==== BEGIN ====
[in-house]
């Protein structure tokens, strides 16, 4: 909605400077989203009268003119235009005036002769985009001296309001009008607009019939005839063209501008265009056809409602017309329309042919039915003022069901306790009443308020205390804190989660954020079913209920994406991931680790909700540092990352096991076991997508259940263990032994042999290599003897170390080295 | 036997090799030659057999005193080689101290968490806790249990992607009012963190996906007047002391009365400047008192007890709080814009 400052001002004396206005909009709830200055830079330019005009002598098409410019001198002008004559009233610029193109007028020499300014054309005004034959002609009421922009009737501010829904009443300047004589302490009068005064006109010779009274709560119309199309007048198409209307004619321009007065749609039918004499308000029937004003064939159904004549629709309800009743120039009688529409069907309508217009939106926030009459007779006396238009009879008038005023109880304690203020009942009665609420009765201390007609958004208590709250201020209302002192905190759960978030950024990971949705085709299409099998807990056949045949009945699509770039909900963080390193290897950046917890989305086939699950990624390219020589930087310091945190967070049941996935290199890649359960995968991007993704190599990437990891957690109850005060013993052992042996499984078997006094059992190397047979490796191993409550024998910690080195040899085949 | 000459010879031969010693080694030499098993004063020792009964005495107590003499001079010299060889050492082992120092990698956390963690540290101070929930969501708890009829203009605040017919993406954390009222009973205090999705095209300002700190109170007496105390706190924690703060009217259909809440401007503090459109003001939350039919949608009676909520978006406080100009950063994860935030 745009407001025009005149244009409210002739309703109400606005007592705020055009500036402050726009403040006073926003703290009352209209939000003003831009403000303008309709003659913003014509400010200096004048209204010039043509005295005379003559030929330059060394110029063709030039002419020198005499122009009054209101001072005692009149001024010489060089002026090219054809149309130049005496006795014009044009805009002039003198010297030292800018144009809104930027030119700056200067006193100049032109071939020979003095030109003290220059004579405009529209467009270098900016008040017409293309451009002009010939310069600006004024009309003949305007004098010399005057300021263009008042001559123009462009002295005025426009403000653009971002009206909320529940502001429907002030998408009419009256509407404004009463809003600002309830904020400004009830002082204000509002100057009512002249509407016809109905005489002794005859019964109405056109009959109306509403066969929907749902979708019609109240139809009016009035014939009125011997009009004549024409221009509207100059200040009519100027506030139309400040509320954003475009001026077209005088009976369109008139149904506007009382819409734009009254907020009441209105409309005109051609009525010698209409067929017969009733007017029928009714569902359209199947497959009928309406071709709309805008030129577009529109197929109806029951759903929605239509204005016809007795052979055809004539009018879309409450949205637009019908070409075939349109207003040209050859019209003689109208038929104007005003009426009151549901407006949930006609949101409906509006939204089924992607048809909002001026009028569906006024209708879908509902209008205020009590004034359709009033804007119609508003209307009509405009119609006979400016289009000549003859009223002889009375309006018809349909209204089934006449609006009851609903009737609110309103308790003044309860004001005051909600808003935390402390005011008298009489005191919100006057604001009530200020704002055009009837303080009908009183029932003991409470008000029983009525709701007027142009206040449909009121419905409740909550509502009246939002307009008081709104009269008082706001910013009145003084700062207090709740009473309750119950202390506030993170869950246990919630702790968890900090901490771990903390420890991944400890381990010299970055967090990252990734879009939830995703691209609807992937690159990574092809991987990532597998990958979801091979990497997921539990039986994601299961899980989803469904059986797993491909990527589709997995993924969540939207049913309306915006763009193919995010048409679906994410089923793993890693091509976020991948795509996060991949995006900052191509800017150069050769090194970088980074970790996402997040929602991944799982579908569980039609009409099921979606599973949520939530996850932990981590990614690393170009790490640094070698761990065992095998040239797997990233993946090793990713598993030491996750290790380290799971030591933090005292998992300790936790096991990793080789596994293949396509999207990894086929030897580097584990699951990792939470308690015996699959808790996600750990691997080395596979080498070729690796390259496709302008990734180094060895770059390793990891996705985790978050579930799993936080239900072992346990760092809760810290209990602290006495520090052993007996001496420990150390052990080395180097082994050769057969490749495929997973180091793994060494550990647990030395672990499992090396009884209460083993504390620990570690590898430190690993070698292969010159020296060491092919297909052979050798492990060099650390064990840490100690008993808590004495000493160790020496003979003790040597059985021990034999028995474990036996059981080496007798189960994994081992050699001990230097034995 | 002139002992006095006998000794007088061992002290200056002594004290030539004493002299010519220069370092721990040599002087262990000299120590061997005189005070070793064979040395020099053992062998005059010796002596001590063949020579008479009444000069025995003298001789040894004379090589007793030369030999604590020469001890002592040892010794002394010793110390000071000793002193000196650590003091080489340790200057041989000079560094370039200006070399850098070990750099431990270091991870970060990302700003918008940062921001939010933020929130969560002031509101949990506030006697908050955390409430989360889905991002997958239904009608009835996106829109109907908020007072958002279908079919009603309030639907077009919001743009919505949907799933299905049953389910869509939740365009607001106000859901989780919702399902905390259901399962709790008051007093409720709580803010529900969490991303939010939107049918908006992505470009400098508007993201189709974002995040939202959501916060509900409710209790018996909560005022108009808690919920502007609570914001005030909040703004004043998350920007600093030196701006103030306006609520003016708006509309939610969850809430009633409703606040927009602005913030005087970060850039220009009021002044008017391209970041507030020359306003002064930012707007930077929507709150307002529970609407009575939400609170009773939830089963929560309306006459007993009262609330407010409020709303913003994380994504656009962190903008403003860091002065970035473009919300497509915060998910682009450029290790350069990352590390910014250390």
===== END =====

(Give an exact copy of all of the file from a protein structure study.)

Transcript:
[in-house]
């Protein structure tokens, strides 16, 4: 909605400077989203009268003119235009005036002769985009001296309001009008607009019939005839063209501008265009056809409602017309329309042919039915003022069901306790009443308020205390804190989660954020079913209920994406991931680790909700540092990352096991076991997508259940263990032994042999290599003897170390080295 | 036997090799030659057999005193080689101290968490806790249990992607009012963190996906007047002391009365400047008192007890709080814009 400052001002004396206005909009709830200055830079330019005009002598098409410019001198002008004559009233610029193109007028020499300014054309005004034959002609009421922009009737501010829904009443300047004589302490009068005064006109010779009274709560119309199309007048198409209307004619321009007065749609039918004499308000029937004003064939159904004549629709309800009743120039009688529409069907309508217009939106926030009459007779006396238009009879008038005023109880304690203020009942009665609420009765201390007609958004208590709250201020209302002192905190759960978030950024990971949705085709299409099998807990056949045949009945699509770039909900963080390193290897950046917890989305086939699950990624390219020589930087310091945190967070049941996935290199890649359960995968991007993704190599990437990891957690109850005060013993052992042996499984078997006094059992190397047979490796191993409550024998910690080195040899085949 | 000459010879031969010693080694030499098993004063020792009964005495107590003499001079010299060889050492082992120092990698956390963690540290101070929930969501708890009829203009605040017919993406954390009222009973205090999705095209300002700190109170007496105390706190924690703060009217259909809440401007503090459109003001939350039919949608009676909520978006406080100009950063994860935030 745009407001025009005149244009409210002739309703109400606005007592705020055009500036402050726009403040006073926003703290009352209209939000003003831009403000303008309709003659913003014509400010200096004048209204010039043509005295005379003559030929330059060394110029063709030039002419020198005499122009009054209101001072005692009149001024010489060089002026090219054809149309130049005496006795014009044009805009002039003198010297030292800018144009809104930027030119700056200067006193100049032109071939020979003095030109003290220059004579405009529209467009270098900016008040017409293309451009002009010939310069600006004024009309003949305007004098010399005057300021263009008042001559123009462009002295005025426009403000653009971002009206909320529940502001429907002030998408009419009256509407404004009463809003600002309830904020400004009830002082204000509002100057009512002249509407016809109905005489002794005859019964109405056109009959109306509403066969929907749902979708019609109240139809009016009035014939009125011997009009004549024409221009509207100059200040009519100027506030139309400040509320954003475009001026077209005088009976369109008139149904506007009382819409734009009254907020009441209105409309005109051609009525010698209409067929017969009733007017029928009714569902359209199947497959009928309406071709709309805008030129577009529109197929109806029951759903929605239509204005016809007795052979055809004539009018879309409450949205637009019908070409075939349109207003040209050859019209003689109208038929104007005003009426009151549901407006949930006609949101409906509006939204089924992607048809909002001026009028569906006024209708879908509902209008205020009590004034359709009033804007119609508003209307009509405009119609006979400016289009000549003859009223002889009375309006018809349909209204089934006449609006009851609903009737609110309103308790003044309860004001005051909600808003935390402390005011008298009489005191919100006057604001009530200020704002055009009837303080009908009183029932003991409470008000029983009525709701007027142009206040449909009121419905409740909550509502009246939002307009008081709104009269008082706001910013009145003084700062207090709740009473309750119950202390506030993170869950246990919630702790968890900090901490771990903390420890991944400890381990010299970055967090990252990734879009939830995703691209609807992937690159990574092809991987990532597998990958979801091979990497997921539990039986994601299961899980989803469904059986797993491909990527589709997995993924969540939207049913309306915006763009193919995010048409679906994410089923793993890693091509976020991948795509996060991949995006900052191509800017150069050769090194970088980074970790996402997040929602991944799982579908569980039609009409099921979606599973949520939530996850932990981590990614690393170009790490640094070698761990065992095998040239797997990233993946090793990713598993030491996750290790380290799971030591933090005292998992300790936790096991990793080789596994293949396509999207990894086929030897580097584990699951990792939470308690015996699959808790996600750990691997080395596979080498070729690796390259496709302008990734180094060895770059390793990891996705985790978050579930799993936080239900072992346990760092809760810290209990602290006495520090052993007996001496420990150390052990080395180097082994050769057969490749495929997973180091793994060494550990647990030395672990499992090396009884209460083993504390620990570690590898430190690993070698292969010159020296060491092919297909052979050798492990060099650390064990840490100690008993808590004495000493160790020496003979003790040597059985021990034999028995474990036996059981080496007798189960994994081992050699001990230097034995 | 002139002992006095006998000794007088061992002290200056002594004290030539004493002299010519220069370092721990040599002087262990000299120590061997005189005070070793064979040395020099053992062998005059010796002596001590063949020579008479009444000069025995003298001789040894004379090589007793030369030999604590020469001890002592040892010794002394010793110390000071000793002193000196650590003091080489340790200057041989000079560094370039200006070399850098070990750099431990270091991870970060990302700003918008940062921001939010933020929130969560002031509101949990506030006697908050955390409430989360889905991002997958239904009608009835996106829109109907908020007072958002279908079919009603309030639907077009919001743009919505949907799933299905049953389910869509939740365009607001106000859901989780919702399902905390259901399962709790008051007093409720709580803010529900969490991303939010939107049918908006992505470009400098508007993201189709974002995040939202959501916060509900409710209790018996909560005022108009808690919920502007609570914001005030909040703004004043998350920007600093030196701006103030306006609520003016708006509309939610969850809430009633409703606040927009602005913030005087970060850039220009009021002044008017391209970041507030020359306003002064930012707007930077929507709150307002529970609407009575939400609170009773939830089963929560309306006459007993009262609330407010409020709303913003994380994504656009962190903008403003860091002065970035473009919300497509915060998910682009450029290790350069990352590390910014250390």